We were raised five miles from Lake Erie’s shore. My mother used to wade to the fringes of its timid waters, her hair style an excuse for not entering the muddy pools created by waves smashed against the local beach’s jetty rocks. She never learned to swim. On our many vacations to Florida and her entrée into the world of the west coast, she never dipped her head below to know true silence.
I would not be her.
Through grace and the wherewithal of my children, I’ve been fortunate to swim in many seas: off the coasts of Senegal, Malaysia, Vietnam, France, Italy, Spain. Costa Rica, Cancun, Puerta Vallarta, California, Oregon, Washington, the Great Lakes (three of them), Maine, Connecticut, Virginia, most of the southeast, not to mention the many man-made inland lakes whose craters fill with rainfall and dammed up creeks.
I would never claim any to be the most beautiful; I only know the ones that bewitched me in an evil sense. Key West and Culebra, PR.
Ten years ago, on spring break, Mark and I took our teen kids, Kay and Davis, to Marathon Key. After a night of too many daiquiris (for me, that’s one), we embarked on snorkel trip toward Key West’s open choppy waters. My husband and kids spooned hands and flippers alongside the fishes, I fed the aquatic life my breakfast instead.
Snorkeling required breathing only through my mouth. It was not natural. It also required a fair amount of trust. In myself.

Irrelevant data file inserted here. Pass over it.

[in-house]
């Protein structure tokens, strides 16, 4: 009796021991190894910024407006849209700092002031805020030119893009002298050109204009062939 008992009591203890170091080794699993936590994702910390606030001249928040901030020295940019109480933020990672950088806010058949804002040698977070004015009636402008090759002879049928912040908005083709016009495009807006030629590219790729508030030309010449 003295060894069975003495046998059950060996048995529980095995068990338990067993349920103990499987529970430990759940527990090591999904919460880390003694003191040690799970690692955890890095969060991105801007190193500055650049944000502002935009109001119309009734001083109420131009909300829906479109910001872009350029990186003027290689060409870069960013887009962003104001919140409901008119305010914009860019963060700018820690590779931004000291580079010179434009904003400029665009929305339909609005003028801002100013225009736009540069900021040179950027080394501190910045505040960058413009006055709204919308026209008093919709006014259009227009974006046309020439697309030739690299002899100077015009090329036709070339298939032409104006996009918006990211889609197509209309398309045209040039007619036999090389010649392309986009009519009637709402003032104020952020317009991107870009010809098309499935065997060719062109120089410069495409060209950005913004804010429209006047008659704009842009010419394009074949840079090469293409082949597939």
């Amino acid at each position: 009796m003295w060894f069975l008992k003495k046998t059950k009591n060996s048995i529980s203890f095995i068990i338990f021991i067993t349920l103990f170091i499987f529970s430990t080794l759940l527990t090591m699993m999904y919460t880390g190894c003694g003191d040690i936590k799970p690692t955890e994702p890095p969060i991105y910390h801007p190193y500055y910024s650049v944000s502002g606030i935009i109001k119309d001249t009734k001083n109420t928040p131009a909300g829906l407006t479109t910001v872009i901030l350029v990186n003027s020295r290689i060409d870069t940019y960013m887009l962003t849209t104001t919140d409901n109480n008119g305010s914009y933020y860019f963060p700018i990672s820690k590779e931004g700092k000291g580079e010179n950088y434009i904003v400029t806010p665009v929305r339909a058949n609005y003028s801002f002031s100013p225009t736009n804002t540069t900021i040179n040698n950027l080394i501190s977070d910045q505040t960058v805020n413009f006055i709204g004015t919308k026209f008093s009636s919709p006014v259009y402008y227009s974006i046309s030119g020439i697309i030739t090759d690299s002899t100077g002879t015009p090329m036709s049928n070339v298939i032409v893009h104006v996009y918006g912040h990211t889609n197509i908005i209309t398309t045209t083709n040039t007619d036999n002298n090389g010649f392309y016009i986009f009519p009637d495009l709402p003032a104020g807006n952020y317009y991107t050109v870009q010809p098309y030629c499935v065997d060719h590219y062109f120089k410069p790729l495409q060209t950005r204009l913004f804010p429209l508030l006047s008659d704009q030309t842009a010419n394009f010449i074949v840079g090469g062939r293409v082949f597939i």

Then, during that first trip to Puerto Rico, our stay included the island of Culebra, to the east of San Juan, with a short excursion to Culebrita, an uninhabited island with a curvaceous isolated beach on one side and washed up reef on the other. While Mark played among the coral in his fins and mask, and called out, “over here, over here,” to point out various sights, I struggled again with breath.
There was a fear I could not overcome. I panicked, took a few Netti pots worth of salt water up my nose and gave up. I would be a sun worshipper the rest of the days or swim free of a mask and tube that bound me. Atop the water, but not in it.
For our second trip, the western edge of the territory called. It’s a sight to behold. Beaches (playa) are so numerous they are simply called variations like Playalita, Playela, or Sandy East and Sandy West. On a drive to Rincón, known as a surfing town, we decide to snorkel. A nearby dive shop sells and rents snorkel gear. In the pandemic still, paper masks are worn outside in PR. They’ve taken this seriously. Purchasing seems more reasonable than renting gear. My stomach flutters from having eaten little at breakfast other than a banana. And also from fear. We’re investing in equipment I don’t know if I’ll use.
The dive shop owner directs us to Steps Beach. I am in all out panic. The entry point is overly polished rock plateaus. Waves lurch toward the shorelines. The tide is coming at me like a bullet train. A group of snorkelers bobble beyond the surf. There’s a certain deflation of heart and courage that has overtaken me in recent years, in recognition my physical body does not want to listen to my head. It’s PTSD left over from the hit by a car. Snow skiing. Learning to surf. Probably not possible. My knee aches at the first sight of twists and turns.